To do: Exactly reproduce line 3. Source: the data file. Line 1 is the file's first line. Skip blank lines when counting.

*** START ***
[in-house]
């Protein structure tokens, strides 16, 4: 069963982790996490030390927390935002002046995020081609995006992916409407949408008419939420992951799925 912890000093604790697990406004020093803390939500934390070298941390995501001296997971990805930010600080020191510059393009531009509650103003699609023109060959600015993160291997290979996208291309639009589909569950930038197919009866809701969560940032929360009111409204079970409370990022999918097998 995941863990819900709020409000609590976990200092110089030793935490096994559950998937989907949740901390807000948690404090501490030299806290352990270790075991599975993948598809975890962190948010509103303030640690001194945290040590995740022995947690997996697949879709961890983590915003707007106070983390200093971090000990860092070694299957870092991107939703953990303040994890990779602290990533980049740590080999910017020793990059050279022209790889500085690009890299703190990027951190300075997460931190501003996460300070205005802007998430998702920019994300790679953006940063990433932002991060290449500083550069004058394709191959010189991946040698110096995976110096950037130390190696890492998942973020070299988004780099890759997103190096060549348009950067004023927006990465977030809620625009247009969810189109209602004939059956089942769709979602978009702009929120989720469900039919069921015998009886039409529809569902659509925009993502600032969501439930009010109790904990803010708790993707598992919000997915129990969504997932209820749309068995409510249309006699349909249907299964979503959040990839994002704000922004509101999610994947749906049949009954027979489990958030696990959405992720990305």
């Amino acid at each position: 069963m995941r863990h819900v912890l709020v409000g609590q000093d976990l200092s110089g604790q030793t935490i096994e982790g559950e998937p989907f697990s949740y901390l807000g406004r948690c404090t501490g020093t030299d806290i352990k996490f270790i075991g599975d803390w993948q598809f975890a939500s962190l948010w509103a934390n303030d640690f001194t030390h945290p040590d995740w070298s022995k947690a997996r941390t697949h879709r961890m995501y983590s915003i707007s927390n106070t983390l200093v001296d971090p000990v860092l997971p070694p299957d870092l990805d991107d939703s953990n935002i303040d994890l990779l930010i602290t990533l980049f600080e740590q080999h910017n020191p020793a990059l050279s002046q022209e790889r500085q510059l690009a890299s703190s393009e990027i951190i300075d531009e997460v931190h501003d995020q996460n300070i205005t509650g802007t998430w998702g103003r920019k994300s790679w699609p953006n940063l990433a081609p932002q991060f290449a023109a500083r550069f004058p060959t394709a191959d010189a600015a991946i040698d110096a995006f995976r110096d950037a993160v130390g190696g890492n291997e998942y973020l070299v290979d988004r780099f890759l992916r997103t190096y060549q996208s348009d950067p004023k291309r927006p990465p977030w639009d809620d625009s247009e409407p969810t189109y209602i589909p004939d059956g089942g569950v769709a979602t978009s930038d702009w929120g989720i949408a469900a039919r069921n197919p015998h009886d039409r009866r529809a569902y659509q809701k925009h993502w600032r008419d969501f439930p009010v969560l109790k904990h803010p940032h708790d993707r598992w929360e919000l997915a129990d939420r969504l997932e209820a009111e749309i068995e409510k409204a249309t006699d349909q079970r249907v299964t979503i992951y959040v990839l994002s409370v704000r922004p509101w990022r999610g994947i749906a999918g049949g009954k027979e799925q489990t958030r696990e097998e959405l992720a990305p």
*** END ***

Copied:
């Amino acid at each position: 069963m995941r863990h819900v912890l709020v409000g609590q000093d976990l200092s110089g604790q030793t935490i096994e982790g559950e998937p989907f697990s949740y901390l807000g406004r948690c404090t501490g020093t030299d806290i352990k996490f270790i075991g599975d803390w993948q598809f975890a939500s962190l948010w509103a934390n303030d640690f001194t030390h945290p040590d995740w070298s022995k947690a997996r941390t697949h879709r961890m995501y983590s915003i707007s927390n106070t983390l200093v001296d971090p000990v860092l997971p070694p299957d870092l990805d991107d939703s953990n935002i303040d994890l990779l930010i602290t990533l980049f600080e740590q080999h910017n020191p020793a990059l050279s002046q022209e790889r500085q510059l690009a890299s703190s393009e990027i951190i300075d531009e997460v931190h501003d995020q996460n300070i205005t509650g802007t998430w998702g103003r920019k994300s790679w699609p953006n940063l990433a081609p932002q991060f290449a023109a500083r550069f004058p060959t394709a191959d010189a600015a991946i040698d110096a995006f995976r110096d950037a993160v130390g190696g890492n291997e998942y973020l070299v290979d988004r780099f890759l992916r997103t190096y060549q996208s348009d950067p004023k291309r927006p990465p977030w639009d809620d625009s247009e409407p969810t189109y209602i589909p004939d059956g089942g569950v769709a979602t978009s930038d702009w929120g989720i949408a469900a039919r069921n197919p015998h009886d039409r009866r529809a569902y659509q809701k925009h993502w600032r008419d969501f439930p009010v969560l109790k904990h803010p940032h708790d993707r598992w929360e919000l997915a129990d939420r969504l997932e209820a009111e749309i068995e409510k409204a249309t006699d349909q079970r249907v299964t979503i992951y959040v990839l994002s409370v704000r922004p509101w990022r999610g994947i749906a999918g049949g009954k027979e799925q489990t958030r696990e097998e959405l992720a990305p």